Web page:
Untitled Essay Research Paper Hitler and the — страница 4

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simply”something irrational,something infectious that makes the blood pulse through one’s veins and conveys the impression that something great is underway”.”If you can’t feel it you will never grasp it”he concludes,neatly encapsulating the phenomenem (16). It is,however,quite possible that this schoolmaster did not want to expose his boys as hardened Nazis and so exaggerated the extent of this mystical ‘phenomenon’.What is harder to discredit is the Potsdam Hitler youth rally of October 1932 to which 80,000 children from all over Germany travelled – some of whom had”been on the road for days through not entirely clement weather,just to listen to the Fuhrer”(17) .His legendary gift for oratory was shown – by such dedication from his young audience – to

be one of the Nazis’ most potent weapons in indoctrinating National Socialism. Despite the tidal wave of support that made the Nazis by far the largest parliamentary party in the early 1930s,they were still some way off achieving the two-thirds majority in the Reichstag necessary to obtain power.National Socialist morale began to waver when President Hindenburg chose the Catholic aristocrat Franz Von Papen and not Hitler for Chancellor after Bruning’s resignation on the 30th of May 1932.After fighting an unrelenting and exhausting propaganda war for almost three years,the entire movement had asssummed they had at last reached their goal.It appeared that Hitler’s policy of obtaining power through democratic means had failed.The infamous Dr. Goebbels,in his diary entrant of

that day,gives an invaluable insight into the Nazi frame of mind at this point in time when he comments on Hitler’s failure:”As The Fuhrer now relays the news to the SA leaders,it is hard to know if they will be able to hold their units together.Nothing is harder than to tell a troop with victory already in their grasp that their assignment has come to nothing!” (18) And yet even at this low ebb the Nazis were aided!Chancellor von Papan was bent on replacing the democratic system of Weimar with his own authoritarian dictatorship as soon as possible.To this end,he dismissed the Prussian government – a coalition of Social Democrats and Catholic Centre and long a target of right-wing hostility.Civil servants with Weimar sympathies were replaced with Nationalists.This casual

deposition of the republic’s largest state left whatever credibility Weimar still had virtually destroyed,hence ensuring that Hitler did not have to waste valuable resources in destroying it himself. Von Papen’s reign as Chancellor lasted barely six months before he was replaced by his defence minster,Kurt von Schleicher.Schleicher was a man to whom the idea of a dictatorship,aristocratic or otherwise,was anathema – he could see that in a modern industrial society it was impossible to rule without some degree of mass support,however it was acquired.To this end,he promised to do what Papen failed to do – bring Hitler,and hence a large section of the country,on board.However,when it became clear that Hitler was unwilling to be a subordinate,the Chancellor at once sought to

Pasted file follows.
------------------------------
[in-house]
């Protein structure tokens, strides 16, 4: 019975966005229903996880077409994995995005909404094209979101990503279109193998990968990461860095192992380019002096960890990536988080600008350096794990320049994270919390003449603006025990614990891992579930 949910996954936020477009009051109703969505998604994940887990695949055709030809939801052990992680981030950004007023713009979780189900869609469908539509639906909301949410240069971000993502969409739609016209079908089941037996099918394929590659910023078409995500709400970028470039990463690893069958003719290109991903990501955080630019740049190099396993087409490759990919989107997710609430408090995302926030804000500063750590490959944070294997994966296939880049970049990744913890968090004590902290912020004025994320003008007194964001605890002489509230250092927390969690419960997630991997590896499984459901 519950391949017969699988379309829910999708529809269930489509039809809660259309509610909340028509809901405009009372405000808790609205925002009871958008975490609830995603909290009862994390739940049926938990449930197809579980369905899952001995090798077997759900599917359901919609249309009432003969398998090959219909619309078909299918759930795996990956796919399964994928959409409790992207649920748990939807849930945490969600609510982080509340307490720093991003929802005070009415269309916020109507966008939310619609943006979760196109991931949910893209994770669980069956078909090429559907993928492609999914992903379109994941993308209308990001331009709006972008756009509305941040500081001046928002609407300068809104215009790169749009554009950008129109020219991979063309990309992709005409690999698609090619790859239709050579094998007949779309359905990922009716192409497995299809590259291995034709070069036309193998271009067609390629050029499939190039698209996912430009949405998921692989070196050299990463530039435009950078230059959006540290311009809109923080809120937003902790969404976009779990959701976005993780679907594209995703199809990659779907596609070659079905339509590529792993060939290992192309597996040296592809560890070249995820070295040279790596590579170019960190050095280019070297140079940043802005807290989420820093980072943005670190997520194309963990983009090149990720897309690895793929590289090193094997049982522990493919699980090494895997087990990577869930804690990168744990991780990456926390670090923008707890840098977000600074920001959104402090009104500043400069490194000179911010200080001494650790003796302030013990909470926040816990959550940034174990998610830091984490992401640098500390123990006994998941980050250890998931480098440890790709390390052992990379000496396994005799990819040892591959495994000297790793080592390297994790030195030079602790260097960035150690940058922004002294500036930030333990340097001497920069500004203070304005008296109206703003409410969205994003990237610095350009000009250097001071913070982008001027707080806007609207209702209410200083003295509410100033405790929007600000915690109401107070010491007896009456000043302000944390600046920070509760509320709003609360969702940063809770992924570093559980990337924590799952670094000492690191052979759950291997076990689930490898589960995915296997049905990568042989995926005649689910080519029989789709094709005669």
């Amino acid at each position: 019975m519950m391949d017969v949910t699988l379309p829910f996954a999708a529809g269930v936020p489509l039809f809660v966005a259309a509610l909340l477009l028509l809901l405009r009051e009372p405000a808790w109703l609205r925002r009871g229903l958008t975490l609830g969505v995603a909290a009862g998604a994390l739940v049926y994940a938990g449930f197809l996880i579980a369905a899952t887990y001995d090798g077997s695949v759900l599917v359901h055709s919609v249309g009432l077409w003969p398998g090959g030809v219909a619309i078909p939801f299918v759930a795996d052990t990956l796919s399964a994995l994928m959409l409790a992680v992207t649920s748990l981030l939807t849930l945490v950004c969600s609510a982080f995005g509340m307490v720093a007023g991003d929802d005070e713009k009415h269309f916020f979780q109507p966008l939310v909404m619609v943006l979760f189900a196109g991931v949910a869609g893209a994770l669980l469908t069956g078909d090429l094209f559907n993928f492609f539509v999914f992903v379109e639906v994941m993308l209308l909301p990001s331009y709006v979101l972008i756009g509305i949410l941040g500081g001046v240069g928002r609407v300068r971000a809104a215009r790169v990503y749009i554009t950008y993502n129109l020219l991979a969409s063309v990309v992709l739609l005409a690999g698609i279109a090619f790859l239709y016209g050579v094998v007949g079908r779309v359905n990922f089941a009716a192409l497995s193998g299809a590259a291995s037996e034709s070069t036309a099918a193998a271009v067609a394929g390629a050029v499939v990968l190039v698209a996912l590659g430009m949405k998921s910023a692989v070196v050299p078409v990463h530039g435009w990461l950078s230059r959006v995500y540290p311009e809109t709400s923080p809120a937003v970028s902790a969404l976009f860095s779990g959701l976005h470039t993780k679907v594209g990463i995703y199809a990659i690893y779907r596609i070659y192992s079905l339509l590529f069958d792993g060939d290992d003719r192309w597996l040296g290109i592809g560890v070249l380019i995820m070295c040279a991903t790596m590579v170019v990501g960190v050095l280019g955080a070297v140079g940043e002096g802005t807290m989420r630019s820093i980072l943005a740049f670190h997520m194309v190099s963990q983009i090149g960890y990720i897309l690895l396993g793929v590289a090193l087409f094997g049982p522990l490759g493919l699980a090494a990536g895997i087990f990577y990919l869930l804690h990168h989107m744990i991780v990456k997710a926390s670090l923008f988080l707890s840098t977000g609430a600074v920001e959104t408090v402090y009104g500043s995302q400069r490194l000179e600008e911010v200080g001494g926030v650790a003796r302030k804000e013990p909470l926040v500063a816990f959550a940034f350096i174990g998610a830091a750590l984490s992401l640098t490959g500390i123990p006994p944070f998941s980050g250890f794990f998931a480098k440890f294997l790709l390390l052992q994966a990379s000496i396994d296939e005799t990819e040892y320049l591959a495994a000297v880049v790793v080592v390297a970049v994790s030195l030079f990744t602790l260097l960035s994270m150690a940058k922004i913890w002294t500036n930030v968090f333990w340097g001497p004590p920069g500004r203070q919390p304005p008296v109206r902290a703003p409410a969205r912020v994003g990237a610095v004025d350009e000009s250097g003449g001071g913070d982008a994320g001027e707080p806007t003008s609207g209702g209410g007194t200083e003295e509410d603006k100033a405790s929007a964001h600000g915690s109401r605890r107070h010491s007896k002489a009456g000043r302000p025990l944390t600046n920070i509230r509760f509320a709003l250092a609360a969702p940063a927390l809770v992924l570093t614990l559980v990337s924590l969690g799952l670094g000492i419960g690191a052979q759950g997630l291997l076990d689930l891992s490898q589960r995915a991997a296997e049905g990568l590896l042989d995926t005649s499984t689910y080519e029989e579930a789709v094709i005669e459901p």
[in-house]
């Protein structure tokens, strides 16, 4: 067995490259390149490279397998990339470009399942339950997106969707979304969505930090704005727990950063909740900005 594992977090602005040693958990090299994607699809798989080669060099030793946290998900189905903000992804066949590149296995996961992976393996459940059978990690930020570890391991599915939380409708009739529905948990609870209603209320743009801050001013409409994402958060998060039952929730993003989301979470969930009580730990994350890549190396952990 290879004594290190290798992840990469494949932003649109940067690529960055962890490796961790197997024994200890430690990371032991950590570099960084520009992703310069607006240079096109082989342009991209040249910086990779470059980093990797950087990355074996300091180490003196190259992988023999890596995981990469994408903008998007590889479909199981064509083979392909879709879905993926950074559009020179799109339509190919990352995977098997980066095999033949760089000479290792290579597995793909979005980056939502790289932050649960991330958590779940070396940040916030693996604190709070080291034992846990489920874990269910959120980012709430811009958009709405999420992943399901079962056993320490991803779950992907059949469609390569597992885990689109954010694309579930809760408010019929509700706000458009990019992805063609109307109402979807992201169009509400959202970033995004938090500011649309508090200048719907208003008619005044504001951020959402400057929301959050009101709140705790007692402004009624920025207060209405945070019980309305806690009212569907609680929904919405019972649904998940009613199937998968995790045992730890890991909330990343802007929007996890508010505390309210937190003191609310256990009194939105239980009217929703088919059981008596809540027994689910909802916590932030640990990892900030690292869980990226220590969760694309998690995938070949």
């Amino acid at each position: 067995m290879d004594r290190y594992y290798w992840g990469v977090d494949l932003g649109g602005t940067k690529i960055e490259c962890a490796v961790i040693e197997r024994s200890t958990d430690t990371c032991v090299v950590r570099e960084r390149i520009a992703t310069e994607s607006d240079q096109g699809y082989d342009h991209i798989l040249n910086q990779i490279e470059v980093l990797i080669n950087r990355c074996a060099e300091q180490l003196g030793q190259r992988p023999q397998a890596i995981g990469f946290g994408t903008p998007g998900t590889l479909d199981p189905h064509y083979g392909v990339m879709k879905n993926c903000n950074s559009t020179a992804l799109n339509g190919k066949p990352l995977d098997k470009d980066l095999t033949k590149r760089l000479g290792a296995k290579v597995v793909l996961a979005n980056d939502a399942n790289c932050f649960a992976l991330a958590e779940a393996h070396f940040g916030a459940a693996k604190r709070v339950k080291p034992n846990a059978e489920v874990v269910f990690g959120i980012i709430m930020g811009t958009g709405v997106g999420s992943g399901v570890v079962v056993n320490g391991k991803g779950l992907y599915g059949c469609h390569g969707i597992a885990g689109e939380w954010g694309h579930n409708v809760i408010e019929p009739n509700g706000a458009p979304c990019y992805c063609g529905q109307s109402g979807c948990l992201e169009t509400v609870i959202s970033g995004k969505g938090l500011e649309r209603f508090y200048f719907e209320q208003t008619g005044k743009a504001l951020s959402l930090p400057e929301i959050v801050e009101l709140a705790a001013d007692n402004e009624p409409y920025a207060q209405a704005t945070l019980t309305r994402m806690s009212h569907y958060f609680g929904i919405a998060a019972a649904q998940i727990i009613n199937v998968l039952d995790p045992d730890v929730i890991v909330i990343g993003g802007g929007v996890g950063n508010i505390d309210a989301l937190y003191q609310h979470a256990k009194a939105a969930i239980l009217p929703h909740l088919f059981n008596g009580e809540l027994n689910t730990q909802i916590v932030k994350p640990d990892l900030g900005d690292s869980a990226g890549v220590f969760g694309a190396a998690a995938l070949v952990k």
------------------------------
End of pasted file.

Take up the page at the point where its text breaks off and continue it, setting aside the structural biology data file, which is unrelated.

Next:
try and divide the party by offering the leading Nazi Gregor Strasser the post of vice-chancellor – a post he was eager to accept.Unsurprisingly,Hitler did not intend to be undermimed in this way and on the 8th December Strasser promptly resigned from the party,complaining that he had been ‘isolated’by the leadership.Strasser’s reluctance to lead a mutiny against Hitler along with the unfoundering loyalty of the party leadership to Hitler ensured that the problem was not allowed to cause any further divisions.The increasing restlessness of the party’s grassroots continued,however,and Dr.Goebbels again sounded worried when he observed that it “was becoming increasingly difficult to hold the stormtroopers on a straight course.It is high time we attained power and at the

moment there is no sign of it” (19).Again,however,the Nazis were helped by the inadvertant actions of others – this time by Chancellor Schleicher’s efforts to promote an atmosphere of ‘co-operation’ with the workers/trade unions(which ,as Business ‘theory’ will tell you,should increase worker efficiency and productiveness – hence ensuring steady profits for Big Business).Big Business was,however,still very much tied to the ‘them and us’ system of management and the old reactionaries were hostile to any change in approach.Also hostile to the Reich Chancellor were the agrarians who were indignant by his seeming to favour the light and export-orientated industries(essential to revive trade links with the rest of the world).Both heavy industrialists and